A preview of Intel’s next-gen CPU architecture, Raptor Lake, appeared on the benchmarking site for SiSoftware Sandra (opens in new tab) (through video cardz (opens in new tab)) and promises some interesting things. First, you’ve got details on the Core i9 13900, plus some early benchmarks to look at too.
The Core i9 13900 is a high-end chip with the same number of performance cores as the current Core i9 12900, but twice the number of efficient cores. That means you’re looking at eight P cores and 16 E cores, for a total of 24 physical cores and 32 threads.
The Turbos of these cores appear to be lower than lake alder (opens in new tab), at 3.7 GHz for the P-cores and 2.76 GHz for the E-cores, but it’s still early days for the chip and it’s probably an engineering show. This is also offset a bit by having twice as many E-cores and also by doubling the L2 cache.
The L3 cache is also 20% larger. Raptor Lake also appears to support faster DDR5; at 5,600 MT/s against 4,800 MT/s. AMD’s Zen 4 (opens in new tab) it is expected to support faster DDR5 right off the bat too, and has already shown the impact of larger cache sizes with Ryzen 7 5800X3D (opens in new tab).
After highlighting the lack of AVX512 support on Raptor Lake – a feature that was initially disabled on Alder Lake and later merged into later chips – and the fact that it was present on Zen 4, the site goes on to deliver the expected performance for the architecture. Intel’s 13th Gen.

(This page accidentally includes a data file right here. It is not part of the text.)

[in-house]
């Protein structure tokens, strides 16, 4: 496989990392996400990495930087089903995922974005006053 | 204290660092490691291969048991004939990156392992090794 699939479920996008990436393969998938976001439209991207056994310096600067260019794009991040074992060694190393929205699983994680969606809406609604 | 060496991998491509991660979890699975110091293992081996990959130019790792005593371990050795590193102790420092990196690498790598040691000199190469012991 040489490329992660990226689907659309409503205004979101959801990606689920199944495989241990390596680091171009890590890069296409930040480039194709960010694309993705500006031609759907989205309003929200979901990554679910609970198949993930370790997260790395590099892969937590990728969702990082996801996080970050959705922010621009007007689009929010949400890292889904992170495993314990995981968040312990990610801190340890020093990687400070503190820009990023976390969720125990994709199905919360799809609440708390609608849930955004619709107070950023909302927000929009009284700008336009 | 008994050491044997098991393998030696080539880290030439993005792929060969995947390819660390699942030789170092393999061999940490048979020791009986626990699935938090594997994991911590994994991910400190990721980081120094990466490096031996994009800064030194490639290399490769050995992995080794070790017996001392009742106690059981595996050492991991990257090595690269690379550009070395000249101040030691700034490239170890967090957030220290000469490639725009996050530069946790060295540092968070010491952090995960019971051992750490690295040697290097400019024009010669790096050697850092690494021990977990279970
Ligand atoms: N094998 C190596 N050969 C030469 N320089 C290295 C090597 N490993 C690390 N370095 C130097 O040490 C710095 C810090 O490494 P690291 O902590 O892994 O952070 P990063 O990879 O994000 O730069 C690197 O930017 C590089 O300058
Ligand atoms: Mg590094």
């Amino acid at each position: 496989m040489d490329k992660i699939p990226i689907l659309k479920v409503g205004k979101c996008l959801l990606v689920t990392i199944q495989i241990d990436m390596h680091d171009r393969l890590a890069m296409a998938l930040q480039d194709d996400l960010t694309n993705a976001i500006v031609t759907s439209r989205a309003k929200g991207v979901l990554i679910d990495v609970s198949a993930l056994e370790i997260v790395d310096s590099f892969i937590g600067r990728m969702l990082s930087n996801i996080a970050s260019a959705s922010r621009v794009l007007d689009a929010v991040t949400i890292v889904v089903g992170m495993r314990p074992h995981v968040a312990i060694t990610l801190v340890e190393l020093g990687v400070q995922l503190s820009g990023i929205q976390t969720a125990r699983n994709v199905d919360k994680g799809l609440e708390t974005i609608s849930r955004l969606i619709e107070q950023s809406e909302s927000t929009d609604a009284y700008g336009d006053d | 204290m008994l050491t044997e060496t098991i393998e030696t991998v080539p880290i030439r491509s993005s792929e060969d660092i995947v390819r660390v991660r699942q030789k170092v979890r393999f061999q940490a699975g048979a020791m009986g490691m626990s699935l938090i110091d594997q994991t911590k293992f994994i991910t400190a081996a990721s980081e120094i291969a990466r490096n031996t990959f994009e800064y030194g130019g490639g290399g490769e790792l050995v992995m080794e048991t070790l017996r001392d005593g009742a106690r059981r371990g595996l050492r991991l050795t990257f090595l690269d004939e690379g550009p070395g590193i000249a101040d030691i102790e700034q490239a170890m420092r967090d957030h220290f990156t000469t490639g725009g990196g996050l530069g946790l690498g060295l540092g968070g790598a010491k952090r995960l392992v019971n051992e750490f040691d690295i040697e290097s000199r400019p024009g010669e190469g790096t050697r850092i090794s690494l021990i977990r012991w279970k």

While it is important to note that SiSoftware has not directly tested this chip itself: “At the time of publication,” the report says, “the products have not been directly tested by SiSoftware and therefore the accuracy of the benchmark scores cannot be verified; however, they seem consistent and don’t appear to be fake/fake.”
There are certainly some interesting results on display here, even if they are purely synthetic. For example, the Dhrystone Integer test is 33% faster than the Alder Lake, while the FP64 Double Precision Whetstone results are 100% faster. However, these are non-SIMD (single instruction multiple data) tests, which means there are many tests that won’t see any of this kind of lift.
In the SIMD test, the results appear to be much more modest, between 4 and 8% and this is the kind of improvement we expect to see in most real-world applications. You can expect this delta to increase as well, as early engineering samples tend to run slower than final silicon.
Since there are more cores in Raptor Lake, we couldn’t begin to guess how fast the final CPU will run, but you’d expect it to be close to Alder Lake, even if it doesn’t beat it. For reference, the Core i9 12900 has a maximum Turbo of 5.1 GHz on the P-cores and 3.8 GHz on the E-cores, suggesting there is plenty of room for faster clocks for Raptor Lake.
There’s no set date for when Intel will release its 13th-gen Raptor Lake CPUs, although it’s generally believed to arrive in the fall, potentially as early as October.